Synergy Between Seeking Safety and Twelve-Step Affiliation on Substance Use Outcomes for Women.

Synergy between Seeking Safety and Twelve-Step Affiliation on substance use outcomes for women.

J Subst Abuse Treat. 2013 Apr 1;
Morgan-Lopez AA, Saavedra LM, Hien DA, Campbell AN, Wu E, Ruglass L

OBJECTIVE: The Recovery Management paradigm provides a conceptual framework for the examination of joint impact of a focal treatment and post-treatment service utilization on substance abuse treatment outcomes. We test this framework by examining the interactive effects of a treatment for comorbid PTSD and substance use, Seeking Safety, and post-treatment Twelve-Step Affiliation (TSA) on alcohol and cocaine use. METHOD: Data from 353 women in a six-site, randomized controlled effectiveness trial within the NIDA Clinical Trials Network were analyzed under latent class pattern mixture modeling. LCPMM was used to model variation in Seeking Safety by TSA interaction effects on alcohol and cocaine use. RESULTS: Significant reductions in alcohol use among women in Seeking Safety (compared to health education) were observed; women in the Seeking Safety condition who followed up with TSA had the greatest reductions over time in alcohol use. Reductions in cocaine use over time were also observed but did not differ between treatment conditions nor were there interactions with post-treatment TSA. CONCLUSIONS: Findings advance understanding of the complexities for treatment and continuing recovery processes for women with PTSD and SUDs, and further support the chronic disease model of addiction. HubMed – addiction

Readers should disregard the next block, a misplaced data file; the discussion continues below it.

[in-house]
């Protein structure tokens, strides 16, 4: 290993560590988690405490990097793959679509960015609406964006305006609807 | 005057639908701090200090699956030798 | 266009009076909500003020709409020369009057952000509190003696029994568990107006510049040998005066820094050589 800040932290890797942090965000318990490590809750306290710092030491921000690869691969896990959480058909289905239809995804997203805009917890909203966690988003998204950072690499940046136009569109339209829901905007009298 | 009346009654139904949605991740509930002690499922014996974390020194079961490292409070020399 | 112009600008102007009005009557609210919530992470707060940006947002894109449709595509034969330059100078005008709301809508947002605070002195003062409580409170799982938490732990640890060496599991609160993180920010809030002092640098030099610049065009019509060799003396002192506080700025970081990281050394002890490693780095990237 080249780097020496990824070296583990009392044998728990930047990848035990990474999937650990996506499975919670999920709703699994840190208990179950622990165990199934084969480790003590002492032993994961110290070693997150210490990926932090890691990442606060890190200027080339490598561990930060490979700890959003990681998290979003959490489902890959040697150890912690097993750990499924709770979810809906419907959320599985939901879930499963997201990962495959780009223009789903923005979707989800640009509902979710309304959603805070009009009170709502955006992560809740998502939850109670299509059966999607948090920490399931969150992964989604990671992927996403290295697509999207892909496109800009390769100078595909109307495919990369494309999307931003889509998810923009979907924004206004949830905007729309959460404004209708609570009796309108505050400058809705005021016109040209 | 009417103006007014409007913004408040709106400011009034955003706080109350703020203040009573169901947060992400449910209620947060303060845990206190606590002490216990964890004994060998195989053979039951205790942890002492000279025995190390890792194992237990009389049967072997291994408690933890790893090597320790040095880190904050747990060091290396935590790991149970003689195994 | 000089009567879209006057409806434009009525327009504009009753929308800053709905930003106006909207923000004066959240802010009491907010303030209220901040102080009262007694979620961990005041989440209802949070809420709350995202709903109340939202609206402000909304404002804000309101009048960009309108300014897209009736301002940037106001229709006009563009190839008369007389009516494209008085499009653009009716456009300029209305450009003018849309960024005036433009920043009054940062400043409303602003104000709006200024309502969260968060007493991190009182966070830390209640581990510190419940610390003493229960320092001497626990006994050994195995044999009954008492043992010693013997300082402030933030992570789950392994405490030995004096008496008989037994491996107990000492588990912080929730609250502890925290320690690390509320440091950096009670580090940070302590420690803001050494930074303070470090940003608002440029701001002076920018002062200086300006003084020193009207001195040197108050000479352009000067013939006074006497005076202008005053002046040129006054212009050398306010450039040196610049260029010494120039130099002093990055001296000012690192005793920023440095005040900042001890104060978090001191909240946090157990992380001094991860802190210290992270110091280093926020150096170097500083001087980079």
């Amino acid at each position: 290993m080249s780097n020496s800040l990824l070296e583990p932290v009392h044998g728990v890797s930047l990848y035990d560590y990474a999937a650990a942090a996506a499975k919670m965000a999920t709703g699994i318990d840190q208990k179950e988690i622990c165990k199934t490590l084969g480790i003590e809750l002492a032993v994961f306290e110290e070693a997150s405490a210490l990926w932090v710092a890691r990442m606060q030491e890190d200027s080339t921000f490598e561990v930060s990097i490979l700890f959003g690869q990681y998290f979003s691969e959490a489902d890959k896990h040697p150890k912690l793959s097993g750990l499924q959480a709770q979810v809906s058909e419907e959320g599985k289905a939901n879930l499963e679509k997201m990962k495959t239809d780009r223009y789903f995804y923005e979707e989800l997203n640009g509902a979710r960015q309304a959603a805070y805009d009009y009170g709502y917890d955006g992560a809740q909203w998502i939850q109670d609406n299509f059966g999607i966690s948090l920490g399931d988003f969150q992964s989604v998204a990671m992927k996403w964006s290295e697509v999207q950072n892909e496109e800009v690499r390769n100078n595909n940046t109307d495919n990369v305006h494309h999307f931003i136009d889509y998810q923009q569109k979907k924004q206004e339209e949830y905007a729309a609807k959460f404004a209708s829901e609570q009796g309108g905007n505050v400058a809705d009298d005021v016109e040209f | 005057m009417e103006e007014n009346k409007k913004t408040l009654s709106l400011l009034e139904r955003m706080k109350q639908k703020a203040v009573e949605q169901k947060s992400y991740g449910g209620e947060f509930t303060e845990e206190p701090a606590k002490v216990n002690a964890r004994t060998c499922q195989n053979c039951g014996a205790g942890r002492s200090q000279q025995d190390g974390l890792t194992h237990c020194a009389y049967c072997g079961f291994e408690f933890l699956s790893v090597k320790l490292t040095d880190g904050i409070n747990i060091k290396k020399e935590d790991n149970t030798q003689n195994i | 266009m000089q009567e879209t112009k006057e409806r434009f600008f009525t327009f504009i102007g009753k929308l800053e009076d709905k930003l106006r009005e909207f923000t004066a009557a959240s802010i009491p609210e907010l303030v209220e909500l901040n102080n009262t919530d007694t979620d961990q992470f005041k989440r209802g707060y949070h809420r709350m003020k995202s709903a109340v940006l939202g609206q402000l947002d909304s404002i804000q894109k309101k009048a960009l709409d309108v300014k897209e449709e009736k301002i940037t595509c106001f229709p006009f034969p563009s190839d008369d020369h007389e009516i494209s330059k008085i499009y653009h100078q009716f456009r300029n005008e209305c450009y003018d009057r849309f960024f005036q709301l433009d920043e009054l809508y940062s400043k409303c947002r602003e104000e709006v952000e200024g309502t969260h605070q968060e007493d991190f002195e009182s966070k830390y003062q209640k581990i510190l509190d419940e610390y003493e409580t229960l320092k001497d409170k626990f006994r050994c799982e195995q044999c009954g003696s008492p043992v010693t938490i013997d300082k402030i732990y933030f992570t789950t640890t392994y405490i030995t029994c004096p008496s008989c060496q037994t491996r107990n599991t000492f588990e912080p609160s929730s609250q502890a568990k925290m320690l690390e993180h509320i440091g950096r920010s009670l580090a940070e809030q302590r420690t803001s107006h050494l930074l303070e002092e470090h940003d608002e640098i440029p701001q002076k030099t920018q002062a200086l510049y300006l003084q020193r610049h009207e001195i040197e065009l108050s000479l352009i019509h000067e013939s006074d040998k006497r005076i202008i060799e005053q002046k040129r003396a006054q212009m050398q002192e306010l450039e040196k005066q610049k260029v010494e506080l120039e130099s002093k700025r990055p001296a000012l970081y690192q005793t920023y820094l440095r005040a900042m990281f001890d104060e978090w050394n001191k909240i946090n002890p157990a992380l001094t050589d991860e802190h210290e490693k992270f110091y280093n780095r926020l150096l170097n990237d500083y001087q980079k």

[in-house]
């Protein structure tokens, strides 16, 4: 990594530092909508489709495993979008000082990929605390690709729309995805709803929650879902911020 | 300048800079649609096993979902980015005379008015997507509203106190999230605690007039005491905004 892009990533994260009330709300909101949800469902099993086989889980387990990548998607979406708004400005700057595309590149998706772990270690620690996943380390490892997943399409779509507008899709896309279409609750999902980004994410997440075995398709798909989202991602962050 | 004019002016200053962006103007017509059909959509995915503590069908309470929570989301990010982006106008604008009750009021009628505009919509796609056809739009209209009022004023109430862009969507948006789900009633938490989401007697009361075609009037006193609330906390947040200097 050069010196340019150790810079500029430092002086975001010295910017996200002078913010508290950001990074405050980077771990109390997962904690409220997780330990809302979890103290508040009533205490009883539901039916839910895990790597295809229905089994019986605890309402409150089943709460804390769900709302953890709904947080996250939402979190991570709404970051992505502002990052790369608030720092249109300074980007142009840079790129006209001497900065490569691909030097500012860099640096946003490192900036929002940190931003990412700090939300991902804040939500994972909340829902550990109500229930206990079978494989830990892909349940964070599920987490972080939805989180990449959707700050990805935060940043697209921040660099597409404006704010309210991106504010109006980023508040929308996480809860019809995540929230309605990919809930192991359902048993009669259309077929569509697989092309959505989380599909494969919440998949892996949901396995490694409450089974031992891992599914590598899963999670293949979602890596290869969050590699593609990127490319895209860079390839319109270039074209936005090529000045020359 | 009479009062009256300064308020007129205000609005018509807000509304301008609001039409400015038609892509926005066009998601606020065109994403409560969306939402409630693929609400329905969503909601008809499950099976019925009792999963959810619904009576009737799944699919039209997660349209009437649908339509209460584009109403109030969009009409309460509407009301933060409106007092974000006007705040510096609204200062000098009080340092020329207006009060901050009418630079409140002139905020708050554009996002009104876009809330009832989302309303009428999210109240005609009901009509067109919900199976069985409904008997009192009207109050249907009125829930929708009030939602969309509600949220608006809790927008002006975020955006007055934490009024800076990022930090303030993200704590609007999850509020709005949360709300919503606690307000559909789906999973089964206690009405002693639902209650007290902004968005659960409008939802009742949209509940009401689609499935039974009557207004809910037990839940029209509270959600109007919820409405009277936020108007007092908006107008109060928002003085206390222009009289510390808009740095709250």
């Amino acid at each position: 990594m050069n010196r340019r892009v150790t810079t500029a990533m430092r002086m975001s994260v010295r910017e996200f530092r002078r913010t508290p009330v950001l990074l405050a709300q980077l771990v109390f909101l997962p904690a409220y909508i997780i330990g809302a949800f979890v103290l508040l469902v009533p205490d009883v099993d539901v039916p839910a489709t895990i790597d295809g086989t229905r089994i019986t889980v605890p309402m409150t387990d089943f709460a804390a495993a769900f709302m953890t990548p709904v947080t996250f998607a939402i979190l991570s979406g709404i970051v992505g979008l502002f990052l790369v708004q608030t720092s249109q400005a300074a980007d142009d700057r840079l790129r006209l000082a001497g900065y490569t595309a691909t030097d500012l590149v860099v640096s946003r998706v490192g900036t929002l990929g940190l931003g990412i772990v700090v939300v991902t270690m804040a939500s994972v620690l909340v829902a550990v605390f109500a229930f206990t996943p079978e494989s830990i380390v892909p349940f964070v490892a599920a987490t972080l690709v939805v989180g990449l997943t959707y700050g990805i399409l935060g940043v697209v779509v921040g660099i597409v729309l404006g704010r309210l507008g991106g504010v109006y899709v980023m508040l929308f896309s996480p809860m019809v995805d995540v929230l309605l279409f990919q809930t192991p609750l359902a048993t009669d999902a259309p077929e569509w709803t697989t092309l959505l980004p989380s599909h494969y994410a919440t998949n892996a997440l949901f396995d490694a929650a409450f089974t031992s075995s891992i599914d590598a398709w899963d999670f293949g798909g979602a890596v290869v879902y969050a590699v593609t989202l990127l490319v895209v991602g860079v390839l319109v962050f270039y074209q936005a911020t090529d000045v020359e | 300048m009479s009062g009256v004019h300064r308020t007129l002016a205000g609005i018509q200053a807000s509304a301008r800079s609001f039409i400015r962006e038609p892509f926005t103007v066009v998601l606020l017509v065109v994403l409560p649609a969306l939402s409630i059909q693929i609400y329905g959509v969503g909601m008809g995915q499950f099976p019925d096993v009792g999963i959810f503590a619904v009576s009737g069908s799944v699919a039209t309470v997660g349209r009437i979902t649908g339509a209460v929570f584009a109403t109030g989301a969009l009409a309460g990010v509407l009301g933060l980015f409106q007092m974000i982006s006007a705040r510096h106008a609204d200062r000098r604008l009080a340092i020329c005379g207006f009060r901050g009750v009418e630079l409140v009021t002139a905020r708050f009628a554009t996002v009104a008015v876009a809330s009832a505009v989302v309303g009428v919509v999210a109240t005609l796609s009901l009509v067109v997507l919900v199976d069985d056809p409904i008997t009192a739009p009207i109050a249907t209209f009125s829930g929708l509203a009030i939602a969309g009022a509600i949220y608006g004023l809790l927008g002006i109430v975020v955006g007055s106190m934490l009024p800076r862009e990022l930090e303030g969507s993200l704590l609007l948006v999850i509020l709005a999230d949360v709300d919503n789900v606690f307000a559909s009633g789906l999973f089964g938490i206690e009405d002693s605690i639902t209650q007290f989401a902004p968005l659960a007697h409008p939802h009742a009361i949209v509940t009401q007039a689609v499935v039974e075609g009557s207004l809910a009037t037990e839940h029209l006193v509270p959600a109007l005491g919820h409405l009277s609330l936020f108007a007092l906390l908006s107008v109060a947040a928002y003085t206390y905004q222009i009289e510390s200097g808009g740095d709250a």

Validation of the Yale Food Addiction Scale among a weight-loss surgery population.

Eat Behav. 2013 Apr; 14(2): 216-9
Clark SM, Saules KK

The Yale Food Addiction Scale (YFAS), recently validated in college students and binge eaters, is a means to assess “food addiction” in accordance with DSM-IV criteria for substance dependence. Using online survey methodology, we aimed to validate the use of the YFAS among weight loss surgery (WLS) patients. Participants completed measures about pre-WLS food addiction (YFAS), emotional and binge eating, behavioral activation and inhibition, and pre- and post-WLS substance use. A sample of 67 WLS patients (59.7% Roux-en-Y) was recruited; participants were 62.7% female, 86.6% Caucasian, had a mean age of 42.7; and 53.7% met the criteria for pre-WLS food addiction. Convergent validity was found between the YFAS and measures of emotional eating (r=.368, p<.05) and binge eating (r=.469, p<.05). Discriminant validity was supported in that problematic substance use, behavioral activation, and behavioral inhibition were not associated with YFAS scores. Incremental validity was supported in that the YFAS explained a significant proportion of additional variance in binge eating scores, beyond that predicted by emotional eating (EES) and disordered eating behavior (EAT-26). Those meeting the food addiction criteria had poorer percent total weight loss outcomes (32% vs. 27%). There was a nonsignificant trend towards those with higher food addiction being more likely to admit to post-WLS problematic substance use (i.e., potential "addiction transfer"; 53% vs. 39%). Results support the use of the YFAS as a valid measure of food addiction among WLS patients. Future research with a larger sample may shed light on potentially important relationships between pre-surgical food addiction and both weight and substance use outcomes. HubMed – addiction


The challenges of the homeless haemophilia patient.

Haemophilia. 2013 Apr 4;
Lambing A, Kuriakose P, Kachalsky E, Mueller L